In 2020, the Fine Art Museums of San Francisco hired Natasha Becker as its first dedicated, full-time curator of African art. The South African native, who has spearheaded numerous exhibitions and international initiatives, brings to the role substantial knowledge of both art history and African history. Luxe sat down with Becker to learn more about her vision moving forward.
What excites you about your role at the Fine Art Museums of San Francisco?
One of the biggest transformations in the past 15–20 years in the field is the growth of contemporary African art. Essentially, I was hired to deepen visitors’ knowledge of and connection with the historical collection. But I proposed we bring contemporary artists into the mix. It was an exciting challenge to bring new critical interpretations to the historical while also responding to the current moment.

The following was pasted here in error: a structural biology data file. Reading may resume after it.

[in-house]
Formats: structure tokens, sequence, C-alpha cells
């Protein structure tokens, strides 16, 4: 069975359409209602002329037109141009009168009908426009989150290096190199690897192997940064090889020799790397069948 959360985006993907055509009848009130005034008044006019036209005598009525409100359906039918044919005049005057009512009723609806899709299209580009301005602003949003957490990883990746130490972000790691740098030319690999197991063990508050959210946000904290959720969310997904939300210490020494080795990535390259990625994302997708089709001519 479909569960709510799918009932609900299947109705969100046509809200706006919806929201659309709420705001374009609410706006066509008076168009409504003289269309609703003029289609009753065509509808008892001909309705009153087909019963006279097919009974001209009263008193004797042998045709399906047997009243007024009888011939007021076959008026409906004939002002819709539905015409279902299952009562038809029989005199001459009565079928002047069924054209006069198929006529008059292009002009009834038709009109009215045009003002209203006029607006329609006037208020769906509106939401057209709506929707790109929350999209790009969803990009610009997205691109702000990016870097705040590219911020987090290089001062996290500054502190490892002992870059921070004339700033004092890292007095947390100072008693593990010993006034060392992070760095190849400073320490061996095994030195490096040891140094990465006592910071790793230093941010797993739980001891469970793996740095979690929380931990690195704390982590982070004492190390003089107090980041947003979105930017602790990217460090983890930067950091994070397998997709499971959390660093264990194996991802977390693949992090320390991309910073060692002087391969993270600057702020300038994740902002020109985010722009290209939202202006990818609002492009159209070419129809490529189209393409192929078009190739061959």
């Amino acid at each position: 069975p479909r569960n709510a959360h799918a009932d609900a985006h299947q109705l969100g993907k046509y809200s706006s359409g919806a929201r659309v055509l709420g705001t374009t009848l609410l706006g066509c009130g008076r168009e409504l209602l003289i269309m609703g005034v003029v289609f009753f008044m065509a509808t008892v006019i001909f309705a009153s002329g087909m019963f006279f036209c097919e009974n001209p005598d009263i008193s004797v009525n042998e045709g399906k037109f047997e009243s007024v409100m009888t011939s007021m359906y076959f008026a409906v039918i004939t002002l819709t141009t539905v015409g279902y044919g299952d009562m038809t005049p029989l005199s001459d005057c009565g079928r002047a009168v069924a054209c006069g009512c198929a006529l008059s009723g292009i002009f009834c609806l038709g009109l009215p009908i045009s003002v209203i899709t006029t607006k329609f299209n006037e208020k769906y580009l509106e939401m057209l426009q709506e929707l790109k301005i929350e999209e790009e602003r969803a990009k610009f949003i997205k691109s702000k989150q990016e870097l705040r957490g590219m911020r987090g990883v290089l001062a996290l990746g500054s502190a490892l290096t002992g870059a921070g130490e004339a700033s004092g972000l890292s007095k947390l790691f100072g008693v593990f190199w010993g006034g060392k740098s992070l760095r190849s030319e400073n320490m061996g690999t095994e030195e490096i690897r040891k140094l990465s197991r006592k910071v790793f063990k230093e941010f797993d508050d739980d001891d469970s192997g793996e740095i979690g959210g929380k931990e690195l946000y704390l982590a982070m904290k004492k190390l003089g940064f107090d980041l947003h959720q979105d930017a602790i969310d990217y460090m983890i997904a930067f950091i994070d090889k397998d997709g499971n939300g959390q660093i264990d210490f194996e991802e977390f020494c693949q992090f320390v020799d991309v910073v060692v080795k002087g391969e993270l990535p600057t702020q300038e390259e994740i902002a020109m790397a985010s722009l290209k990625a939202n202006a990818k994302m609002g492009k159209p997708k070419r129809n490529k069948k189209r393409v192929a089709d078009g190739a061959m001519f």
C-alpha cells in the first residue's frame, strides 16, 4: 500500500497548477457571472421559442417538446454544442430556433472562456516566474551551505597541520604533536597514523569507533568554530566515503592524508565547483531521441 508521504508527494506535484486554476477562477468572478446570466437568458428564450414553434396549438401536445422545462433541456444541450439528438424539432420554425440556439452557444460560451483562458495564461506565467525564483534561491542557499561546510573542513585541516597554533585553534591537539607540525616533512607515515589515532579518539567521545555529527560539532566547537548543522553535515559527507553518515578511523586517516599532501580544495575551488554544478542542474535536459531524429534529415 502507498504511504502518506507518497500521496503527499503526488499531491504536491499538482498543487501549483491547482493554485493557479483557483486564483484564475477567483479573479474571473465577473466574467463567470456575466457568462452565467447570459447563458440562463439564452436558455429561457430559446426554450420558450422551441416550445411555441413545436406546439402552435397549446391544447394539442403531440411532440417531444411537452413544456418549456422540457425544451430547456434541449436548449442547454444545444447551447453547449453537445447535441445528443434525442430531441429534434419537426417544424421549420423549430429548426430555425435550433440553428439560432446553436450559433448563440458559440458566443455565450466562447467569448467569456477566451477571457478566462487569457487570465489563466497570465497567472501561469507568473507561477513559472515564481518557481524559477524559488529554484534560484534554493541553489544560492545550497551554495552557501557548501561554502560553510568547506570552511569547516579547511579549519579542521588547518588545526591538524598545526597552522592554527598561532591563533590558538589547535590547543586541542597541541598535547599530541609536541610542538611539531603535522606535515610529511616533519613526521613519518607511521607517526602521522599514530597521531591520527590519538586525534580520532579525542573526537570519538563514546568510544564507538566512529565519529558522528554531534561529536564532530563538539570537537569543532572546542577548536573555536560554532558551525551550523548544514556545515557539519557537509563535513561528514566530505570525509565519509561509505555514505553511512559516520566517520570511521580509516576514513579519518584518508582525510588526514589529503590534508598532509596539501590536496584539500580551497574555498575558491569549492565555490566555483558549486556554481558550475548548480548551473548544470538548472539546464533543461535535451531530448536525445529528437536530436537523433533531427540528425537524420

Is there a contemporary artist you’re especially enthused about showcasing?
Lhola Amira [on exhibit at the de Young Museum through December] is a South African artist making an impact by showing that we are all connected historically—Africans, African Americans and descendants of Africans; Native American and Indigenous people; and descendants of European settlers. By drawing on all these cultural stands, they are inviting everyone into their work of cultural healing.
Why should someone explore African art?
Africa is considered the birthplace of modern humanity. It is the site upon which all our ancestors first expressed abstract thoughts in visual terms. Because of the continent’s extraordinary diversity and artistic heritage, it takes time to explore. Africa cannot be understood in one exhibition. Unpacking that will be exciting to someone who’s not familiar with it.